Political Science in Washington, 2017

Associate Professor of Political Science Joe Kobylka and the students in his Honors Program class “The Supreme Court Seminar” are spending six days in the Library of Congress in Washington, D.C., doing research in the papers of former Supreme Court Justices. Each student has developed a unique research topic, question, and design, and will use the justices’ papers to find evidence to help answer the question and write a culminating original research paper.

Emotional Rewards

An update from Cooper B., a first-year student studying finance: Wow, what a week capped by so many different emotions. First and foremost was excitement, never before did I think I would be allowed to delve into the primary documents of the Supreme Court Justices that have shaped American history. I felt a genuine sense of awe in holding documents, like Brown v Board of Education and New York Times v Sullivan, that have ended segregation and delineated rights of the press. Walking into, and engaging with, a room filled with landmark history is truly a once in a lifetime opportunity that I did not plan on squandering. Once the excitement had its effect, a new significantly less pleasant emotion [...]

2017-03-23T08:08:02+00:00 March 23rd, 2017|Political Science in Washington, 2017|

Last Night in D.C.

An update from Anna Grace C., a sophomore majoring in fashion media and minoring in law and legal reasoning: We flew back to Dallas today and I am still surprised by all we accomplished in the Library of Congress. I have pages of notes about the cases I researched, and I could not be more excited to start to look through them and begin answering my research question. The last few days in the reading room were similar to the second day: we had the hang of it and everyone was enthralled with the work they were doing. Our last night in D.C. was incredible. We finished up in the reading room at 5 p.m. and went to dinner. After [...]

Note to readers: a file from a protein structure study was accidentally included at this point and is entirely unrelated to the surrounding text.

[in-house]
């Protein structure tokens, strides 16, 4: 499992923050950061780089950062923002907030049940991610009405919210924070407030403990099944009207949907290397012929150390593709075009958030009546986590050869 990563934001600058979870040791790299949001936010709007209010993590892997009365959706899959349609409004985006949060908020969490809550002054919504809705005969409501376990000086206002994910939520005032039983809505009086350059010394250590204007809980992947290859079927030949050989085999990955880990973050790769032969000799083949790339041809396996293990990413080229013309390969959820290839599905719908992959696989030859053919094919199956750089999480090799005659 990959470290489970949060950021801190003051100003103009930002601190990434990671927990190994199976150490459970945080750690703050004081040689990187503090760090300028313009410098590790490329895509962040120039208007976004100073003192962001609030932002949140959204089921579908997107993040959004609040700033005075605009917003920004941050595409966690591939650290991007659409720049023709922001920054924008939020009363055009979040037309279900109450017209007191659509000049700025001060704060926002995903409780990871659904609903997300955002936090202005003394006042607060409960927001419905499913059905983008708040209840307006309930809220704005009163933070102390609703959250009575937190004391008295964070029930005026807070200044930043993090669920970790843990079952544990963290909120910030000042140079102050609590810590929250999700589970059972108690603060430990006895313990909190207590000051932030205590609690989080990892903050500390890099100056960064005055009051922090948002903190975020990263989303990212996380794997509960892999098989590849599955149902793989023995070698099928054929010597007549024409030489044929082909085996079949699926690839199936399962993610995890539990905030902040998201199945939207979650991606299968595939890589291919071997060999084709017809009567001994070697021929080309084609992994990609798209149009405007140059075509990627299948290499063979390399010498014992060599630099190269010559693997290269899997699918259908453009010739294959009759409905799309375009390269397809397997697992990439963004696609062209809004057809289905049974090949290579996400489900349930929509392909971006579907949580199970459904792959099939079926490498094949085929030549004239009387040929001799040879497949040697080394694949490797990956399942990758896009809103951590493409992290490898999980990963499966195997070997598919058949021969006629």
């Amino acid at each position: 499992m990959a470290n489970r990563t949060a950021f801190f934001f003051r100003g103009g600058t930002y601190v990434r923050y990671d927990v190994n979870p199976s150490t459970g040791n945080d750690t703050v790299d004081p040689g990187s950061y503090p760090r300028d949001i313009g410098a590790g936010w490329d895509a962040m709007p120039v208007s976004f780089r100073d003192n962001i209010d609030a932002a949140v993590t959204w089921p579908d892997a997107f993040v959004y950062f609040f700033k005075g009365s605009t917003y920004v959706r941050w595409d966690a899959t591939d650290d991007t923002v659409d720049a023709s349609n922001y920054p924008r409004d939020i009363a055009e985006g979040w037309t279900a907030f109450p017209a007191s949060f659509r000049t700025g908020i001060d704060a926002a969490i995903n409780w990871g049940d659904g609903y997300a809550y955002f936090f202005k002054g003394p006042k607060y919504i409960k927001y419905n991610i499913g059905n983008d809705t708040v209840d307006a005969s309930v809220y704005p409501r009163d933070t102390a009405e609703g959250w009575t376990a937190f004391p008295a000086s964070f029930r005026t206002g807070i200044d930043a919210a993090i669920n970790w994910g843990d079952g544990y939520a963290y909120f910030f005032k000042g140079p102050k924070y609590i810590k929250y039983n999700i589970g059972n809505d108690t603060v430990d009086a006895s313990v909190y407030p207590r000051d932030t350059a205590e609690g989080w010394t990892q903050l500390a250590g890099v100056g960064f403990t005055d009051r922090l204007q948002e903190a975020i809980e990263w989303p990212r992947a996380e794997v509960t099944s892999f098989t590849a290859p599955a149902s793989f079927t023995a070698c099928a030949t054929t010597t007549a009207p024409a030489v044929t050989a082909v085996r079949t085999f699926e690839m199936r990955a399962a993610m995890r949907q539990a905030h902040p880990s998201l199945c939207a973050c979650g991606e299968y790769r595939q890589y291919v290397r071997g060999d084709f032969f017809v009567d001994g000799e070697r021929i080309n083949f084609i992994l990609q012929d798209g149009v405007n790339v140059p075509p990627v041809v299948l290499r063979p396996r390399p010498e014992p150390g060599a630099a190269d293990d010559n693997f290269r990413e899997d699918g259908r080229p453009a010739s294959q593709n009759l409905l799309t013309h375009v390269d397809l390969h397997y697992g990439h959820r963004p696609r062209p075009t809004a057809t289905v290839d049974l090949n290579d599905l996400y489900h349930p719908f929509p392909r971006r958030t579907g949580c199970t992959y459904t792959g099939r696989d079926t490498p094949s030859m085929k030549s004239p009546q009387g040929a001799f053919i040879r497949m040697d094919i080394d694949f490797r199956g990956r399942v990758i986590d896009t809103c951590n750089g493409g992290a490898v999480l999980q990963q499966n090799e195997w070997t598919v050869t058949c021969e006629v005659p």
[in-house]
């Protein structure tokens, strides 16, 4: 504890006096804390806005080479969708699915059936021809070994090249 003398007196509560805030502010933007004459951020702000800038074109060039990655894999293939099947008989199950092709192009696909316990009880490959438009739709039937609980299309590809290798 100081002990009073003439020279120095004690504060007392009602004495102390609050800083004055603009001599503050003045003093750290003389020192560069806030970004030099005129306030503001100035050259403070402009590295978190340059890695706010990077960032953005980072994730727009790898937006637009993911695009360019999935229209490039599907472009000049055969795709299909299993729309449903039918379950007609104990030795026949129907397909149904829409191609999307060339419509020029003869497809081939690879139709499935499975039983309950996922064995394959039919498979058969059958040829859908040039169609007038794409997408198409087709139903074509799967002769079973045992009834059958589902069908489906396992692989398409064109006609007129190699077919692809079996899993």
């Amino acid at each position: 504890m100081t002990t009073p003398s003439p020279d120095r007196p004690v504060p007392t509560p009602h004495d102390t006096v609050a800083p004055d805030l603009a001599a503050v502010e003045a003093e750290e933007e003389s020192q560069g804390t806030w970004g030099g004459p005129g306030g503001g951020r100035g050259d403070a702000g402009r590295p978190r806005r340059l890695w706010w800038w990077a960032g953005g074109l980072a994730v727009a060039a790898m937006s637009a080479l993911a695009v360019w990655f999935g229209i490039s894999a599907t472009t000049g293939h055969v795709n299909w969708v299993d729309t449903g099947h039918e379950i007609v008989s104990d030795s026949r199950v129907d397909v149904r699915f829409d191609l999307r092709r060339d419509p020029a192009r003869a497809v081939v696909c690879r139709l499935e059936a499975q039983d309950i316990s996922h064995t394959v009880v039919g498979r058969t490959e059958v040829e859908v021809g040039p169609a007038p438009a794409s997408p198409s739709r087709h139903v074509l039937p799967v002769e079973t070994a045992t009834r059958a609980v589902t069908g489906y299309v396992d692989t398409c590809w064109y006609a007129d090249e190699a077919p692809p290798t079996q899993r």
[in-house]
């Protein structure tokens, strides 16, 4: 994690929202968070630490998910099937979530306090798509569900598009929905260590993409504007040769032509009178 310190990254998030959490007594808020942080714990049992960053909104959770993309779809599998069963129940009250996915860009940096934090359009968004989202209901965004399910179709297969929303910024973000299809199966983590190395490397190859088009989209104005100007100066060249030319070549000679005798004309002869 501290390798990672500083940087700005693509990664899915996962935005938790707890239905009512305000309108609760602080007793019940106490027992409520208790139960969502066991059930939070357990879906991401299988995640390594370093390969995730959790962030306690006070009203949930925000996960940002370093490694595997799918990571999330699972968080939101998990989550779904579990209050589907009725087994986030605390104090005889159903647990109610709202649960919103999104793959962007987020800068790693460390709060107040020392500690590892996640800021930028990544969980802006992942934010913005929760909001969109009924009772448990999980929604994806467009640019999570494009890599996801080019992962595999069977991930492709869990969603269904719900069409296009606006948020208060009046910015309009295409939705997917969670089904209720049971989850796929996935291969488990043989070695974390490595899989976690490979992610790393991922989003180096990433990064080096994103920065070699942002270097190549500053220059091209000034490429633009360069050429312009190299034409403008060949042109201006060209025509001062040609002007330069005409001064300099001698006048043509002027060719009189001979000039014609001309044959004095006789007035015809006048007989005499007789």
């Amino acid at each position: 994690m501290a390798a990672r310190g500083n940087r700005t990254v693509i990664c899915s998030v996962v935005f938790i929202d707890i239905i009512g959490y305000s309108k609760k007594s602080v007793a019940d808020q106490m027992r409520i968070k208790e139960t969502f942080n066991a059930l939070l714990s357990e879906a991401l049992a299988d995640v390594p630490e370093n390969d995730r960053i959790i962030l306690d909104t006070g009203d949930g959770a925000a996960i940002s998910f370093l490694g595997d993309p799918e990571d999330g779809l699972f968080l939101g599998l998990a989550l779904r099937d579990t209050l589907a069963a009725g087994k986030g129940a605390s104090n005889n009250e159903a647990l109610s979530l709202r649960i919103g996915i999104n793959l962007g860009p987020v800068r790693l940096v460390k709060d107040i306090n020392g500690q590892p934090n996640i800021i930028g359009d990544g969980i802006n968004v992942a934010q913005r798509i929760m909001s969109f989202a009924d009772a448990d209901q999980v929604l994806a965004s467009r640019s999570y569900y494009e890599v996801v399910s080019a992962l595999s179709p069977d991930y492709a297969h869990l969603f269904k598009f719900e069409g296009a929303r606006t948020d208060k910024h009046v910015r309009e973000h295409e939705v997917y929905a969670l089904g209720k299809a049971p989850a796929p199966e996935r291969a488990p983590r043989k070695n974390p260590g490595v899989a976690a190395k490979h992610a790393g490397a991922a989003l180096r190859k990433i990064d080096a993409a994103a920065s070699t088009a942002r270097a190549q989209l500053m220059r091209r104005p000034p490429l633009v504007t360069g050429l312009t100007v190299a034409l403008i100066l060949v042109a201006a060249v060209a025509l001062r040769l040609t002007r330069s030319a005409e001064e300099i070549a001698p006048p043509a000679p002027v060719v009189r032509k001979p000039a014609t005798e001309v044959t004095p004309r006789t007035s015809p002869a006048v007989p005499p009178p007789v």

2017-03-20T09:44:55+00:00 March 20th, 2017|Political Science in Washington, 2017|

Concluding Thoughts

An update from Courtney T., a senior triple majoring in political science, history and Spanish, and minoring in law and legal reasoning Today, we flew back from Washington, DC, and I’ve had a chance to reflect on our experience and recollect my thoughts. My first reaction is: wow. While most of my friends spent their Spring Break vacations at exotic destinations, I still am confident I had the absolute best Spring Break experience. During our time at the Library of Congress I was researching First Amendment jurisprudence during the 20th century. Specifically, I was looking at the split between Justice Douglas and Justice Black on speech conduct issues. Both Black and Douglas were appointed to the Supreme Court by President Franklin [...]

2017-03-20T09:37:21+00:00 March 20th, 2017|Political Science in Washington, 2017|